The current US health care system was designed in the 1950s. As we know, to prepare for the future, we must drastically change for how we deliver care going forward. We must provide quality care more efficiently and at less cost. We’ve been working to integrate care, reduce duplication of services, drive operational efficiencies, and reduce overall costs. We have met and discussed with hospitals across the country to learn, share, and discuss best practices. Hospitals, employers, and the public at large need to also have a strong focus on wellness and prevention—that is most transferrable.
Could you tell us more about why the Cleveland Clinic has chosen to focus on prevention and what initiatives it has taken to promote health and wellness?
It’s incredible to think that heart disease is the leading cause of death in the United States when so many of the biggest risk factors are preventable. Our toughest job as physicians is to convince our patients to lose weight, eat a healthier diet, exercise, and stop smoking. These are difficult changes for people to make after a lifetime of making bad lifestyle choices.
At Cleveland Clinic we encourage our employees to live an active, healthy lifestyle by incentivizing them through our employee health insurance plans. They receive deep discounts on their premiums if they exercise regularly, maintain a healthy weight, and quit smoking. These are the kinds of changes we need to make if we want to overcome heart disease as a nation.
US News & World Report has ranked Cleveland Clinic as the leading hospital for cardiology and heart surgery every year since 1995—what are some of the unique features that make it successful?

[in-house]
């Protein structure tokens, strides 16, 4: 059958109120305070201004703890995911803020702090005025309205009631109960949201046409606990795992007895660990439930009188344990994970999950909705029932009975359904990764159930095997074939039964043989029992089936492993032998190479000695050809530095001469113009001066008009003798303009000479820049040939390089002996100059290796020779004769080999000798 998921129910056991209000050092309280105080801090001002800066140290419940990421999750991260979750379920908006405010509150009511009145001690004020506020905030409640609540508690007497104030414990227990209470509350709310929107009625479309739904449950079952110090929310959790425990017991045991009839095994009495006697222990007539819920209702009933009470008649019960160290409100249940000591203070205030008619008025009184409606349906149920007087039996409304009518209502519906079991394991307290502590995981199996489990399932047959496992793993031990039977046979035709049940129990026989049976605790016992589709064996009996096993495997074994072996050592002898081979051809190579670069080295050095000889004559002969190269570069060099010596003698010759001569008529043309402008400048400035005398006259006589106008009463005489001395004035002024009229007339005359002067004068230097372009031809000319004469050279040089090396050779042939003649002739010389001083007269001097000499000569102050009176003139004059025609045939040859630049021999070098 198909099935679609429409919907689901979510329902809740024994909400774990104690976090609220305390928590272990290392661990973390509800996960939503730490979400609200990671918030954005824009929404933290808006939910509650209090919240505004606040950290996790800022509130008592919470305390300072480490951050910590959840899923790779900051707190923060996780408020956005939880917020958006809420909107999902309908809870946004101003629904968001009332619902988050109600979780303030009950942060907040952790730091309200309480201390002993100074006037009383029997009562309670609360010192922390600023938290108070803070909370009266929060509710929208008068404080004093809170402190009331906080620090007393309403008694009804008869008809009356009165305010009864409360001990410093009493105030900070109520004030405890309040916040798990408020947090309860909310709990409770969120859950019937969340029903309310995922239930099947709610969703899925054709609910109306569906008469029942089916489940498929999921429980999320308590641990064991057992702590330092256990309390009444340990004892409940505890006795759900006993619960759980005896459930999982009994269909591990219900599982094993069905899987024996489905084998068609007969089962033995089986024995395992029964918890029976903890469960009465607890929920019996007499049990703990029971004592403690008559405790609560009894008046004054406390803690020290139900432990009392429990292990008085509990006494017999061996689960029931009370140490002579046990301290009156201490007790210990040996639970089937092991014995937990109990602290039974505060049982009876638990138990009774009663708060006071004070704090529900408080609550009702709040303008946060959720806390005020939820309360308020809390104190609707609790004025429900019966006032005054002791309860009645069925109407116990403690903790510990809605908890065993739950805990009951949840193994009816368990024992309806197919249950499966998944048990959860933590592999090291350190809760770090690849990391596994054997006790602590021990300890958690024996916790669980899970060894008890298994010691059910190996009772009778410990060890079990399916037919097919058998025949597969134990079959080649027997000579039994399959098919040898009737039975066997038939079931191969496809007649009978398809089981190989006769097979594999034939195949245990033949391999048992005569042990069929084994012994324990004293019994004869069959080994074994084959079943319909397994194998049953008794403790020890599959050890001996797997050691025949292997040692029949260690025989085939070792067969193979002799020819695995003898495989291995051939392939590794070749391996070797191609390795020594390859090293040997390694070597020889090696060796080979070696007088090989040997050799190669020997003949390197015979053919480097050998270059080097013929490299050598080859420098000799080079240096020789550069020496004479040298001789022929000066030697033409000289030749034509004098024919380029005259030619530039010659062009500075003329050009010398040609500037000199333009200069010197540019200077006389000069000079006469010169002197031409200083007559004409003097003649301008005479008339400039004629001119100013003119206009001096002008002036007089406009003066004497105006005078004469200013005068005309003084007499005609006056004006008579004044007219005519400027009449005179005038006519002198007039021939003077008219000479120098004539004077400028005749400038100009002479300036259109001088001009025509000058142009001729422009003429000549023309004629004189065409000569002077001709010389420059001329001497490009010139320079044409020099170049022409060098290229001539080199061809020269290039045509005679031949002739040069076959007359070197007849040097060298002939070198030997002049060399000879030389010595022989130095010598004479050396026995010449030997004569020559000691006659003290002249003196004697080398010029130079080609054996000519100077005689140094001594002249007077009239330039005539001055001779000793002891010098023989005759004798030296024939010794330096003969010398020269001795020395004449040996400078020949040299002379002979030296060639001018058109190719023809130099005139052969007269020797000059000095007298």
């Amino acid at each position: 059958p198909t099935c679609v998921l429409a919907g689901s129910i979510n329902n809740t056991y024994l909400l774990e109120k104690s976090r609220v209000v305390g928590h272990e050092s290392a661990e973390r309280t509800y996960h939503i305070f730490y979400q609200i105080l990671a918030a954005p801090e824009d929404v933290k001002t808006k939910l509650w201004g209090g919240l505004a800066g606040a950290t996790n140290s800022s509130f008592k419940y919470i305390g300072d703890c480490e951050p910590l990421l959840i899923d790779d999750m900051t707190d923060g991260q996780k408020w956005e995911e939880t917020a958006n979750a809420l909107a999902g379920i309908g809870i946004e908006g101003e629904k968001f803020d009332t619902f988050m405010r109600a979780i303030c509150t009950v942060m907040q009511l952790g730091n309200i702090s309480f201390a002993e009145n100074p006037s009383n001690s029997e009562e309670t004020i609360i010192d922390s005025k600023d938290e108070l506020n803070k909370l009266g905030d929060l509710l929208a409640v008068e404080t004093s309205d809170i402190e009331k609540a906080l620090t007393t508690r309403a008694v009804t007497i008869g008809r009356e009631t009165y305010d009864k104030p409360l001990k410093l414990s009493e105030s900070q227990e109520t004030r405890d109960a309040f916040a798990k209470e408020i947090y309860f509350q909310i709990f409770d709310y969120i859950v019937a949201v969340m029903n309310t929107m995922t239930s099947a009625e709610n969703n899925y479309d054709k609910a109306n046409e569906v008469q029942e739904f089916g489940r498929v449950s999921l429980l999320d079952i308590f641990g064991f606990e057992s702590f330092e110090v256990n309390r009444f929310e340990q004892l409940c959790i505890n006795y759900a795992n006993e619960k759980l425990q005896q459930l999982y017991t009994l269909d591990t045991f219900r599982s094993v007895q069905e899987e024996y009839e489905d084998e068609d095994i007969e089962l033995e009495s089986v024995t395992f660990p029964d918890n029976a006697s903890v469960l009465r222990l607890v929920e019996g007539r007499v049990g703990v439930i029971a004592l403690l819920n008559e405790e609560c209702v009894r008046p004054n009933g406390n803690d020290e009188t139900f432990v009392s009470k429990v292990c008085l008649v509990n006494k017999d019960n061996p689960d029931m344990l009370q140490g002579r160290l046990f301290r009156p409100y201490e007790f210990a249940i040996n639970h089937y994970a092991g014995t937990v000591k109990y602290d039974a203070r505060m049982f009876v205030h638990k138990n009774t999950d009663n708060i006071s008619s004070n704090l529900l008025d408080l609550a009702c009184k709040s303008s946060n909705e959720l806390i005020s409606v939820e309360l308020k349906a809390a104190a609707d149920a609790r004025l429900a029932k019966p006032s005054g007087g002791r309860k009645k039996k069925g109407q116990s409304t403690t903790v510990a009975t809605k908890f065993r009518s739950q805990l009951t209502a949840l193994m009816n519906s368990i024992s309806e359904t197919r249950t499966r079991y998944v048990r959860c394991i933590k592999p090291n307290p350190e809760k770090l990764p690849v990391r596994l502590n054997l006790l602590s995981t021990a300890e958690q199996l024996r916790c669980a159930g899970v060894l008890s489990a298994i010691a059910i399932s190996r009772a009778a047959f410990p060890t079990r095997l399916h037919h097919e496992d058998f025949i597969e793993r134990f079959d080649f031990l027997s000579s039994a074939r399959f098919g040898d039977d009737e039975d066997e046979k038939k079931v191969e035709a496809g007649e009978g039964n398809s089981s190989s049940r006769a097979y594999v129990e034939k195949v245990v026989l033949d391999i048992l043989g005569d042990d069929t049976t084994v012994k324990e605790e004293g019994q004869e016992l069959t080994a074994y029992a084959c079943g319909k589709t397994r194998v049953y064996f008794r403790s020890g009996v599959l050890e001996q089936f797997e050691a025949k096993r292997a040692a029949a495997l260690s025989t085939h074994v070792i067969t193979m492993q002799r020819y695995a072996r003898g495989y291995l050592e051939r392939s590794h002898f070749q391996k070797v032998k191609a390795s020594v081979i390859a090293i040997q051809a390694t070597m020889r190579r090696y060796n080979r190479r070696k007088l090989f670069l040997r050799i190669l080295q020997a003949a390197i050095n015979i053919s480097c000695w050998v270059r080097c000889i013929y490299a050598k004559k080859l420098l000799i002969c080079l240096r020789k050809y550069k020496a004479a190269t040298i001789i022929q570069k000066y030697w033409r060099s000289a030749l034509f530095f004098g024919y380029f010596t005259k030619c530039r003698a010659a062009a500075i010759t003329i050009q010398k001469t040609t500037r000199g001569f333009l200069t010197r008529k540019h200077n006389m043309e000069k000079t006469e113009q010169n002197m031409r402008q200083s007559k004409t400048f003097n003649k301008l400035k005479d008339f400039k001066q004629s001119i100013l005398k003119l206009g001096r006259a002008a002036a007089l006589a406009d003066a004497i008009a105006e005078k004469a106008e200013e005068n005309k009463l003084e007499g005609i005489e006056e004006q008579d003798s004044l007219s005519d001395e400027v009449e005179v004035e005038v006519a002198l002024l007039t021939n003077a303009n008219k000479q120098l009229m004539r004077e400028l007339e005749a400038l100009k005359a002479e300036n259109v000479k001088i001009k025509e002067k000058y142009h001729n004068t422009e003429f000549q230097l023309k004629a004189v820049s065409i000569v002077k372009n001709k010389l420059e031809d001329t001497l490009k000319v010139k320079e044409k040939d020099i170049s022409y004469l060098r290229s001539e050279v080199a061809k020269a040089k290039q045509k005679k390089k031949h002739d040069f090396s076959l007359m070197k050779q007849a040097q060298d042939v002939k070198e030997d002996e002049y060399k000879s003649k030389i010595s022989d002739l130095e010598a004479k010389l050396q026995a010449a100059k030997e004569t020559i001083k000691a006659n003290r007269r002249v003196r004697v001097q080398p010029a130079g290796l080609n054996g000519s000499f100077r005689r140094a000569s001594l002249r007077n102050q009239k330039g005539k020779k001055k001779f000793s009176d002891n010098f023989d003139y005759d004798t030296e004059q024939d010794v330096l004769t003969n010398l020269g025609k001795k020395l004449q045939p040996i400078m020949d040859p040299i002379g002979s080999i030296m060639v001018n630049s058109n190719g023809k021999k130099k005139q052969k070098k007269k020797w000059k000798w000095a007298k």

Our Heart & Vascular Institute is the largest cardiovascular practice in the United States, and our physicians see more patients with heart and vascular conditions than any other hospital. And these are often very sick patients. This means that conditions that other hospitals may see a few times a year are likely treated every single day by our doctors. Our physicians then become expert specialists on diseases and treatments that physicians at other hospitals may only encounter occasionally. For the patient, that experience translates into better and smarter care.
Under your leadership, the Cleveland Clinic has extended its reach to other parts of the country and the world. What is your vision for the geographic expansion of the Clinic?
We’re looking at new ways of integrating that do not necessarily involve acquisition. Hospital systems are working together to achieve operational efficiencies, for example, by integrating back-office services. As a nonprofit health care system, part of our mission is medical education. We see great value and opportunity by collaborating with others around the world and sharing knowledge. In this ever-changing health care environment, we must continue to learn from others as they learn from us. In the United States, we are seeing consolidation in health care across systems.